#Book Review – Gödel, Escher, Bach: An Eternal Golden Braid by Douglas R. Hofstadter

Gödel, Escher, Bach: An Eternal Golden Braid. A polymath takes you on a magical journey.

Gödel, Escher, Bach: An Eternal Golden Braid by Douglas R. Hofstadter

My rating: 5 of 5 stars


What do a mathematician, a musician and an artist have in common? And how does this find resonance with one of the forefathers of AI? This is a book that plays out on so many different levels – infact more than a read, its an experience you are about to immerse yourself in. For example while self-recursion is discussed at depth, its done in a playful manner and through multiple points of view (with some adorable literary characters setting the stage before handing it over for some in-depth rumination!). Its clear the book is special to the author as well – just check out the preface and you’ll know how much the book and its life mean to him.

Read this book and am sure you will find it a rewarding experience. Its rarely that a polymath will take you by the hand and show you how he sees the world. for such an intellect, specialisations don’t matter – art, literature, math and music are all fertile ground for an exploration of on patterns and how complexity plays out. It’s a meandering, long read – treat it as a walk in the wild woods and not a formal tea at the garden – and you’ll come out with a sense of wonder. Guaranteed!



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Book Review – The order of time

The Order of Time

The Order of Time by Carlo Rovelli

My rating: 5 of 5 stars


What is time and how does it flow? When a scientist of Mr.Rovelli’s caliber expounds his narrative (he is both a renown scholar and a storyteller), you are sure to be spellbound by the breadth of his topic and his ability to take you by the hand and explore it so beautifully. You will walk away with a better appreciation of time, how it flows, how space relates to it and of course with a sense of wonder at everything around you. This is a worthy successor to his exceptional book on Physics, a must read in my view for everyone – not just for the topic itself, but for getting inspired by a mind of great curiosity and genius.



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I am Pilgrim – Book review

I Am Pilgrim (Pilgrim, #1)I Am Pilgrim by Terry Hayes
My rating: 4 of 5 stars

Its a tome – 750 pages or so. It’s the author’s debut novel. That said, its a very, very good read. The scope is large too – terrorism, a murder mystery, espionage, action in multiple countries – there’s a lot packed in – and is plotted brilliantly by Terry Hayes. Would recommend it highly for your next flight or weekend reading – its sure to make the trip seem short!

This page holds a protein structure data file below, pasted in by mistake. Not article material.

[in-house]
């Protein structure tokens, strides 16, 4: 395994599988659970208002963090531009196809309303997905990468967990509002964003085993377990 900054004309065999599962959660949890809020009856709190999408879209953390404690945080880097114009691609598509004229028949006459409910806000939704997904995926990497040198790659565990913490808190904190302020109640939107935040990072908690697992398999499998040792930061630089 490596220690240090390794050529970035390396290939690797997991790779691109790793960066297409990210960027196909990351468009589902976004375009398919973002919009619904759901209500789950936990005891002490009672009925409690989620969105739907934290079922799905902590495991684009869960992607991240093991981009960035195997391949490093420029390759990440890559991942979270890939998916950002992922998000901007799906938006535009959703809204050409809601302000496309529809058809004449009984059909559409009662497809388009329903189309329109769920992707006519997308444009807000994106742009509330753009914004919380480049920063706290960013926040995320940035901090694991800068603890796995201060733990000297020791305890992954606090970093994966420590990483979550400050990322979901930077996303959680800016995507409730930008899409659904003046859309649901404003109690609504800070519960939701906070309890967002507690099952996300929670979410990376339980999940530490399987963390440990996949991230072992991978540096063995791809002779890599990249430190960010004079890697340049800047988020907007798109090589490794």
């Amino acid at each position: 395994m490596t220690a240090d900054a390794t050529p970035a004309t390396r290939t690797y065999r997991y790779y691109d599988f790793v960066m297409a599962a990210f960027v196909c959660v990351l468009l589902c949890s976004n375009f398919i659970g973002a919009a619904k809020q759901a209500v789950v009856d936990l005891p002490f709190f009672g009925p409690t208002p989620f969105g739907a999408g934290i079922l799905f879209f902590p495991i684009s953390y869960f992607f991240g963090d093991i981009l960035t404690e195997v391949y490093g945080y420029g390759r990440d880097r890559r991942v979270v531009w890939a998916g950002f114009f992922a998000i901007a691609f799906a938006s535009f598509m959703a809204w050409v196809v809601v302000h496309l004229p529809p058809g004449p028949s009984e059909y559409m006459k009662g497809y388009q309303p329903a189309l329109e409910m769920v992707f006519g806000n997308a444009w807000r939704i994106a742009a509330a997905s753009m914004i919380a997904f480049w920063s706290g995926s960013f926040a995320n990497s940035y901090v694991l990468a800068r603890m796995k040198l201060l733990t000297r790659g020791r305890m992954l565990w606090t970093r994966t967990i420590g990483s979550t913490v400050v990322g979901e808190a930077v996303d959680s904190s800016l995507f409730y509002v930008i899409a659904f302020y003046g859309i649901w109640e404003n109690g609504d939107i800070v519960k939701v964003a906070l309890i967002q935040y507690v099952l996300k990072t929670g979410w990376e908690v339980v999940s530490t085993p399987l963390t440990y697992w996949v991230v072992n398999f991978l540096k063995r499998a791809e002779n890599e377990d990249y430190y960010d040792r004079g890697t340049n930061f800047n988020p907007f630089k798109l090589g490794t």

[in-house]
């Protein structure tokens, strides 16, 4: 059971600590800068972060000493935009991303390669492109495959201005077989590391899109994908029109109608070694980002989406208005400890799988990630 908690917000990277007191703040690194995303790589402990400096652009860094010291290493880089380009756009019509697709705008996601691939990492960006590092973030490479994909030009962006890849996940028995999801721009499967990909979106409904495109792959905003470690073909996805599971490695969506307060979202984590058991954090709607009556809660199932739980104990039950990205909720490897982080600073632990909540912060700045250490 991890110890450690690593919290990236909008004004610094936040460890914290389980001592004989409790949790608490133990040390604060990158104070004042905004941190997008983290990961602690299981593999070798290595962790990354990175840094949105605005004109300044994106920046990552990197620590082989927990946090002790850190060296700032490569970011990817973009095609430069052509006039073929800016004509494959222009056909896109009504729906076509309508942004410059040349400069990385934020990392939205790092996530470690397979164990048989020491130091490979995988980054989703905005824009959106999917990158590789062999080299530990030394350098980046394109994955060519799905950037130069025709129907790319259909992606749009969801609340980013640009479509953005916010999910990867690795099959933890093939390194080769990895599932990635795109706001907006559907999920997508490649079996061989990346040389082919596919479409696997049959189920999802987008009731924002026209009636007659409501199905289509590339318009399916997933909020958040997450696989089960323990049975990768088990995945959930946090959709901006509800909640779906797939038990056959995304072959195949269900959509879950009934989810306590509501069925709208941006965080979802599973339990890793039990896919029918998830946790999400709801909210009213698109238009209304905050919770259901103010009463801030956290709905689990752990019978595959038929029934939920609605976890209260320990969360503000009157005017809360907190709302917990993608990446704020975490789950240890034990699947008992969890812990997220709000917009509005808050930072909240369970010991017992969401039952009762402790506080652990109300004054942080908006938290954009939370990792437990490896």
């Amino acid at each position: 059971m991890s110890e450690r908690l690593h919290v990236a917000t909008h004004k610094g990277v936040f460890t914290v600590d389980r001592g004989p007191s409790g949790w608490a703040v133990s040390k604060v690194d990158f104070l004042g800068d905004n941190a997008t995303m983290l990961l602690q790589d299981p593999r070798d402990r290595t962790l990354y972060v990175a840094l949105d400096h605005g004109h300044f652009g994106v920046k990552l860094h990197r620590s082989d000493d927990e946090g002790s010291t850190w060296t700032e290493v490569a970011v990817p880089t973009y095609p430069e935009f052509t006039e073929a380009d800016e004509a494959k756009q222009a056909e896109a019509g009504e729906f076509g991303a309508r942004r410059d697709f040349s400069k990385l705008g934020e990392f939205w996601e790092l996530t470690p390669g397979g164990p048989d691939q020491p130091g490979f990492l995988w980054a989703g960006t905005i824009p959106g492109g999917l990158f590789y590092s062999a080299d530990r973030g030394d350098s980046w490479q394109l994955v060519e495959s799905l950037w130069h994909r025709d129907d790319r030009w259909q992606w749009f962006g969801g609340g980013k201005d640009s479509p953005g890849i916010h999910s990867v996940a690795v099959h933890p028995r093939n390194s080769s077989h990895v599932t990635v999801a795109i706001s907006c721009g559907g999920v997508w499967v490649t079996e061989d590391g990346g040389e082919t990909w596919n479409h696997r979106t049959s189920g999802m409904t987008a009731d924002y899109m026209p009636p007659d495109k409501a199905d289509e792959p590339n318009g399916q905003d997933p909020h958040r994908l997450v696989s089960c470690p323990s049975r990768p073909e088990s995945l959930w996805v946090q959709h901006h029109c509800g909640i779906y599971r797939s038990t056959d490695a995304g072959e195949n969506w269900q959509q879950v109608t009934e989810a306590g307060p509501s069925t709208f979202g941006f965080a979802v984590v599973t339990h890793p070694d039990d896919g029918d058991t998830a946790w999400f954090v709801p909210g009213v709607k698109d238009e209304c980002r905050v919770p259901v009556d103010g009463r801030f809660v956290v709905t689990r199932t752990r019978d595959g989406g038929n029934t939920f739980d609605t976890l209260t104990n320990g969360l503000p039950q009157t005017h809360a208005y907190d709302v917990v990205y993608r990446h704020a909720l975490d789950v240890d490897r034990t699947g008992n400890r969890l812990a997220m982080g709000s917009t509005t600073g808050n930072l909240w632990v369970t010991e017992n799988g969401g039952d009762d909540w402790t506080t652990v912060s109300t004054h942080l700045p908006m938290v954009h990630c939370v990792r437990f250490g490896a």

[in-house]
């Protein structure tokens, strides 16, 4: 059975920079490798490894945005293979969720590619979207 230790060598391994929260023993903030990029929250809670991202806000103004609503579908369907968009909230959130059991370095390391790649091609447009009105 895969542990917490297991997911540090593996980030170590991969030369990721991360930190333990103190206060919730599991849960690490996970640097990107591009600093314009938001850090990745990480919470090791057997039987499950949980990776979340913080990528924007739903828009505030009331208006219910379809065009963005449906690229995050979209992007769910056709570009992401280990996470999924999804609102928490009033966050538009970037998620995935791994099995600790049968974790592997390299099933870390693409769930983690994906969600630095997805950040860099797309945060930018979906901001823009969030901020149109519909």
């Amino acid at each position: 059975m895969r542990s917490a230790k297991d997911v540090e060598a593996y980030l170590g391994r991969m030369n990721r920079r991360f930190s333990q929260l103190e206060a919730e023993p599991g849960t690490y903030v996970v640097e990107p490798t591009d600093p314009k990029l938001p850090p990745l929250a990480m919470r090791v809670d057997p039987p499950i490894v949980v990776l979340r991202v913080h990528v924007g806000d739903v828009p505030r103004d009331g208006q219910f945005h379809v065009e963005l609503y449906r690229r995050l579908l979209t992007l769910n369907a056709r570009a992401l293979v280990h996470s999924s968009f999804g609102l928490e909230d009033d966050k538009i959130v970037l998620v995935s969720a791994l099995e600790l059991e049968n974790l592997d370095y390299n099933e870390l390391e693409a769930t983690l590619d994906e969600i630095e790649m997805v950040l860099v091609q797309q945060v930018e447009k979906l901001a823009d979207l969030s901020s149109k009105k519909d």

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3 magic words for your success!

Every generation has a favourite question. Ours seems to be this:

How do we find professional fulfilment and depth in a world of distraction?

On reading Herman Hesse’s “Siddhartha” last week, I discovered he had a very elegant and simple answer addressing this universal problem. The hero of the story (a monk who applies to a merchant for a job he has no prior experience on) exudes confidence because he has internalised the formula for all success. In three words, here it is:

Think. Fast. Wait.

Are these three words really such a big deal? Let’s dig into them a little deeper, shall we?

Think: Its important we recognise that what Siddhartha is talking about here is contemplation on a worthwhile challenge – not distracted, destructive thoughts. In our modern language, it’s best described as “staying and playing” with “worthwhile” problems.

The best way of course is to ask enough whys (5 to be precise!) to get to the core of the issue. And a playful approach to the “why’s” will yield better results than using a boss’s stick or an object of envy to prod us toward the truth!

Solitude makes a difference too. Reading and contemplation in solitude often uncovers “solutions that are not on the same level as the problem” (to touch up on an Einstein quote!).

Incidentally, Bill Gates takes a couple of “think weeks” every year – just to think and read, Warren Buffet estimates he spends 80% of his time doing just that. Indian sages often spent months (if not years) on wintry, himalayan heights actively searching for the Big Truths. They all can’t be wrong now, can they?

So best to pack your bags (or close your rooms up and no TV allowed!) and get busy involved in contemplation, discover a great idea to work on and subsequently get immersed in deep work! (do read Cal Newport’s lovely book for lots of insights on this).